We arrived there just after sunrise, but we were not alone. There were many other safari jeeps filled with visitors hoping to catch a glimpse of the ever-elusive leopards. We veered off through a dusty narrow path in the woods and past a lake bordered with vegetation, and came across monkeys in the trees, lizard monitors, and a large group of buffaloes in the lake, but no leopards.

In the end, after driving to various locations and waiting there for long periods with no luck, we headed to other areas of interest in the park.

Our first stop was the Weheragala Reservoir, a dam that is so important it’s featured on the back of Sri Lanka’s 5,000 rupee note. It was built over a vast forest, and the grey, dead trees sticking up above the water are a scenic but eerie sight.

We then drove to a more tropical part of the park and stopped by a river where there were peacocks and deer, and on the way back to the hotel we saw some elephants up close—a thrilling sight to say the least.

As for the leopards, I later learned that they’re more likely to frequent block 1 of the park than block 5. Too bad block 1 was closed during my visit.

An elephant hanging out by the road looking for food. (Mohammad Reza Amirinia)

Ancient Sithulpawwa monastery

The next morning our guide took us to a local farm to see the portable steel fences provided to farmers as part of the effort to protect the leopards. The leopards used to prey on cattle in the area, and in turn the farmers would shoot the leopards. Our guide said the fences have done a lot to protect both the leopards and the cattle.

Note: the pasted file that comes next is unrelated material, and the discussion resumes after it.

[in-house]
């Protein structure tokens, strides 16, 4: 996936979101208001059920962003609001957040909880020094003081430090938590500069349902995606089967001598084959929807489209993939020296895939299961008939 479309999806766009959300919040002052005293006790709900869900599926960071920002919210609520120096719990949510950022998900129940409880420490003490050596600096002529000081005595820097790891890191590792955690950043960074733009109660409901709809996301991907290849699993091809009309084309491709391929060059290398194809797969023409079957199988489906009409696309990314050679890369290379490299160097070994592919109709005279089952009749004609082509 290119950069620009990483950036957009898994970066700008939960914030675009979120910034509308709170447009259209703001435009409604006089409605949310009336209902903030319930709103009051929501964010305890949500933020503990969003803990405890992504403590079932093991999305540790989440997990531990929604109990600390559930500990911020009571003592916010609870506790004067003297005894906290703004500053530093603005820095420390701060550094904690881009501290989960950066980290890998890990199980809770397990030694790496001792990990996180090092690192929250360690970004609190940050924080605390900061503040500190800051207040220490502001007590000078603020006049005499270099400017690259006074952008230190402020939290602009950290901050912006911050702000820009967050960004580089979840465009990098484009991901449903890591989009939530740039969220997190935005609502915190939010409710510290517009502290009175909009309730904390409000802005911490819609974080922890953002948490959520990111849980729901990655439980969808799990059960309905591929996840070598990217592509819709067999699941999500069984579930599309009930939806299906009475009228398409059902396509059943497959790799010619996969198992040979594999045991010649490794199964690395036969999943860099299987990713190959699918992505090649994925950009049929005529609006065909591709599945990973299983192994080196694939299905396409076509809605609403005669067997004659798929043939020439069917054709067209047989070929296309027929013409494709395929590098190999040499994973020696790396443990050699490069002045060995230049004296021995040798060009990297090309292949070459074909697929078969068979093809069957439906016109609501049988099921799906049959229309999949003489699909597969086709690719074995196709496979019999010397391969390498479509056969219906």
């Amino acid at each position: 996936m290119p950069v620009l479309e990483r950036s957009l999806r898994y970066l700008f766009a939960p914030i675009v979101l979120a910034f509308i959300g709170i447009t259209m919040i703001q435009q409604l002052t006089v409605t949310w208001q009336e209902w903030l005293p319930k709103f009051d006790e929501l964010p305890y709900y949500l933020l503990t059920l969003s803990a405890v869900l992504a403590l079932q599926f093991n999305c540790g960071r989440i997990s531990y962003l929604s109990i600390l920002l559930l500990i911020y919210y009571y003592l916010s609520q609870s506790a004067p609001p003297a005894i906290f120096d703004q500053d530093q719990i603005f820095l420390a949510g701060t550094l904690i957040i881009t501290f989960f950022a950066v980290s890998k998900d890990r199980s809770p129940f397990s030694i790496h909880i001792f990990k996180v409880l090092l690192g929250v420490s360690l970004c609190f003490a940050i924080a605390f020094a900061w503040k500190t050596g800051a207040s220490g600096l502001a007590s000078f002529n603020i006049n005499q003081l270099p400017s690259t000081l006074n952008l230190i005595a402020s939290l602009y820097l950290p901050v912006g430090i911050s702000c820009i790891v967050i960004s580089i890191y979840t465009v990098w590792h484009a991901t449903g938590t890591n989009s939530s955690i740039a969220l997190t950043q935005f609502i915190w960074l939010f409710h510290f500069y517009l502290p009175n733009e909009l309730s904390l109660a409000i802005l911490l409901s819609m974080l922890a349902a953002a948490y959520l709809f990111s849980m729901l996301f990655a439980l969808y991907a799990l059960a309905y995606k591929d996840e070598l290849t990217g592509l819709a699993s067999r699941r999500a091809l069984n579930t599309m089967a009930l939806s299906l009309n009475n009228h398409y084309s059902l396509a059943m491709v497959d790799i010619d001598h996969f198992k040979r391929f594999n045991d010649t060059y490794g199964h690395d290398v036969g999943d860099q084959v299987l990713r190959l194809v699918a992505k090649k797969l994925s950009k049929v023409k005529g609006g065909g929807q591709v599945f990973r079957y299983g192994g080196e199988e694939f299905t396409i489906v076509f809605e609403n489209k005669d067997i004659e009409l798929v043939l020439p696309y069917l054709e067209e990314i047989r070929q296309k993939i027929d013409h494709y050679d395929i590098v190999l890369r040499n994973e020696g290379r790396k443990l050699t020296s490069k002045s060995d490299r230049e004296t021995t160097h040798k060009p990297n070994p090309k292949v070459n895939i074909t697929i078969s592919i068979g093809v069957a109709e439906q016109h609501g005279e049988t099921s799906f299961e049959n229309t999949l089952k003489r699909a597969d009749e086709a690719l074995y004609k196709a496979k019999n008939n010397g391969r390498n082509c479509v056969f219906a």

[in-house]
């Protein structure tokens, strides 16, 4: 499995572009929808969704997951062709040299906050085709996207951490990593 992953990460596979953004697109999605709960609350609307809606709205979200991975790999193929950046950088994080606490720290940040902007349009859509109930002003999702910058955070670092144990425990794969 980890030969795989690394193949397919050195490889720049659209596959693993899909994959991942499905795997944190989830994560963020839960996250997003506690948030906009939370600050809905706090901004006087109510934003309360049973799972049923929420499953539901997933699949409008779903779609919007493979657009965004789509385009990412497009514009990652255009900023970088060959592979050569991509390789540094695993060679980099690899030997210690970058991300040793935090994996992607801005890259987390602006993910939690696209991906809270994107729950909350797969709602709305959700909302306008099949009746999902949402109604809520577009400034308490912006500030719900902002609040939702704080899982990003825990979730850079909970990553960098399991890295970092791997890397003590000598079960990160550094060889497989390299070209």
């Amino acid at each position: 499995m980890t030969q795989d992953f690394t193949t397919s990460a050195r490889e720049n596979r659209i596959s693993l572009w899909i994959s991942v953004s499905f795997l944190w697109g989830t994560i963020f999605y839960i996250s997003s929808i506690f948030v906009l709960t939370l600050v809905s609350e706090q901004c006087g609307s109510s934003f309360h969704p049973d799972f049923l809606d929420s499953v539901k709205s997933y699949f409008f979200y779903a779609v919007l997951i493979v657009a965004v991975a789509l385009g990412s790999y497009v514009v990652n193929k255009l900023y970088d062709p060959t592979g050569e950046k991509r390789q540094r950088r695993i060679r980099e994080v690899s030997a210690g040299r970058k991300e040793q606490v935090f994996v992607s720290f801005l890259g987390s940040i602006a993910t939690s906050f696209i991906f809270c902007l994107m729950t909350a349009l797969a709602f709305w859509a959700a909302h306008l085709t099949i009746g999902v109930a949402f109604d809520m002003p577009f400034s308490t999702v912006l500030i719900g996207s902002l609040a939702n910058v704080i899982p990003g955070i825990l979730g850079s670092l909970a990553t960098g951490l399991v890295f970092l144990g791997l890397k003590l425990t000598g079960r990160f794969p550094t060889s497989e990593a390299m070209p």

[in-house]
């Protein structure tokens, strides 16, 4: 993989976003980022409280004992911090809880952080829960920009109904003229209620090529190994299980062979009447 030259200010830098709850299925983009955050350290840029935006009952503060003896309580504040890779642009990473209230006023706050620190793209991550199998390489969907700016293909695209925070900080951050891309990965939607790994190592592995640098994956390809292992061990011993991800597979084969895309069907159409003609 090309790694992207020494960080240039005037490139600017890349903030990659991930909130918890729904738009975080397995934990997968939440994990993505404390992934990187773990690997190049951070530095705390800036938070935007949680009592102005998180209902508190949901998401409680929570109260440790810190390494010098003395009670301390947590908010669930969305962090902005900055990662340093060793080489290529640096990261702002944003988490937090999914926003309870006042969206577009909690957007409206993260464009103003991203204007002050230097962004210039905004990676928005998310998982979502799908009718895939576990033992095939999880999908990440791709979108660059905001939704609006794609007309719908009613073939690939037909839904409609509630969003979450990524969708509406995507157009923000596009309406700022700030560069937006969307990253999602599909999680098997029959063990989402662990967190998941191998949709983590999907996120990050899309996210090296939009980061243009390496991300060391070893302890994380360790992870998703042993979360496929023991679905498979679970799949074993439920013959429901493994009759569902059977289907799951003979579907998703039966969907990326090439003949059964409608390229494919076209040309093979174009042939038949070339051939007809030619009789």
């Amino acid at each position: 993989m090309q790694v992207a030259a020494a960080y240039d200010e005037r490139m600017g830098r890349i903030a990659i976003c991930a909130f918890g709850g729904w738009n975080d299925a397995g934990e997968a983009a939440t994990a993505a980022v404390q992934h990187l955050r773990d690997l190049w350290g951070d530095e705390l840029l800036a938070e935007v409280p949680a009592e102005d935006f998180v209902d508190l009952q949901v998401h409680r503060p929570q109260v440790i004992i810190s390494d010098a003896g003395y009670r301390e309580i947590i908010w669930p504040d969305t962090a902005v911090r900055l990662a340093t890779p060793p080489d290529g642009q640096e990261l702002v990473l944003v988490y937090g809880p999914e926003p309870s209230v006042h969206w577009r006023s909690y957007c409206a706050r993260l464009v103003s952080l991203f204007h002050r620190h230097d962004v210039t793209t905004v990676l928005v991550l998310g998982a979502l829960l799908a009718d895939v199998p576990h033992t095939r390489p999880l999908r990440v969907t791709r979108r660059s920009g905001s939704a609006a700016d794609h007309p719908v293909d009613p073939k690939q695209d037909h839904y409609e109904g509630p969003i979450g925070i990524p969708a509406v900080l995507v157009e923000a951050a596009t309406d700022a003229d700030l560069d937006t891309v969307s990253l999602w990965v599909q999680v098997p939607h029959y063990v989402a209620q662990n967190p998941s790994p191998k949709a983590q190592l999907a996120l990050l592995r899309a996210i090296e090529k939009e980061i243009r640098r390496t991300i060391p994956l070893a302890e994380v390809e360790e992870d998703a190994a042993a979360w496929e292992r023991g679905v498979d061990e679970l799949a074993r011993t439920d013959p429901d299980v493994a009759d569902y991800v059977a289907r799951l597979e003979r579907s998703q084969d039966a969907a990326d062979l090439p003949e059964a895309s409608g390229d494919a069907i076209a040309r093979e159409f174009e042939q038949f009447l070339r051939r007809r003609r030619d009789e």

From there we headed for the Buddhist pilgrimage town of Kataragama, which adjoins Yala National Park, to visit the nearby ancient monastery of Sithulpawwa Rajamaha Viharaya, built in the 2nd century B.C. by King Kavanthissa.

For over 2,000 years the monastery was a place of worship as well as a centre of education for Buddhist monks. On the grounds there are stone Buddha and Bodhisattva statues, cave temples, paintings from the Anuradhapura period, and several stupas (hemispherical monuments housing sacred Buddhist relics). In the valley below the temple we explored a cave decorated with wall paintings and inscriptions, with a large Buddha statue on one side.